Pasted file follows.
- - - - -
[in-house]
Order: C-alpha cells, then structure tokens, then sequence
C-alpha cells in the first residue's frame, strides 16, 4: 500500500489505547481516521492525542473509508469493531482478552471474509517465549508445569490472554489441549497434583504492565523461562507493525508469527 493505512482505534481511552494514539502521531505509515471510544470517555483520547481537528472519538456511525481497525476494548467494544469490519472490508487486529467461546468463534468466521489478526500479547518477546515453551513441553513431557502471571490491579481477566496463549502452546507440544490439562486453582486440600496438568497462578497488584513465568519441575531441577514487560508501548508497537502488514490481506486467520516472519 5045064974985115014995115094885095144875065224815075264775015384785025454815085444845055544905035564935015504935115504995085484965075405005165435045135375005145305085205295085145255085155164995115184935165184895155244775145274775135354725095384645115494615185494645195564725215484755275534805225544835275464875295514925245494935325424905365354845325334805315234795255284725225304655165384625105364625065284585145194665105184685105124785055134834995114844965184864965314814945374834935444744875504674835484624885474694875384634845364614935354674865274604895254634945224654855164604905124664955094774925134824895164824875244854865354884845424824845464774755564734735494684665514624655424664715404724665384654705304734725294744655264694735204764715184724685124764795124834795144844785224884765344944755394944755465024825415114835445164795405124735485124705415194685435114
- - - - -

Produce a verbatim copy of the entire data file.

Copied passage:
[in-house]
Order: C-alpha cells, then structure tokens, then sequence
C-alpha cells in the first residue's frame, strides 16, 4: 500500500489505547481516521492525542473509508469493531482478552471474509517465549508445569490472554489441549497434583504492565523461562507493525508469527 493505512482505534481511552494514539502521531505509515471510544470517555483520547481537528472519538456511525481497525476494548467494544469490519472490508487486529467461546468463534468466521489478526500479547518477546515453551513441553513431557502471571490491579481477566496463549502452546507440544490439562486453582486440600496438568497462578497488584513465568519441575531441577514487560508501548508497537502488514490481506486467520516472519 5045064974985115014995115094885095144875065224815075264775015384785025454815085444845055544905035564935015504935115504995085484965075405005165435045135375005145305085205295085145255085155164995115184935165184895155244775145274775135354725095384645115494615185494645195564725215484755275534805225544835275464875295514925245494935325424905365354845325334805315234795255284725225304655165384625105364625065284585145194665105184685105124785055134834995114844965184864965314814945374834935444744875504674835484624885474694875384634845364614935354674865274604895254634945224654855164604905124664955094774925134824895164824875244854865354884845424824845464774755564734735494684665514624655424664715404724665384654705304734725294744655264694735204764715184724685124764795124834795144844785224884765344944755394944755465024825415114835445164795405124735485124705415194685435114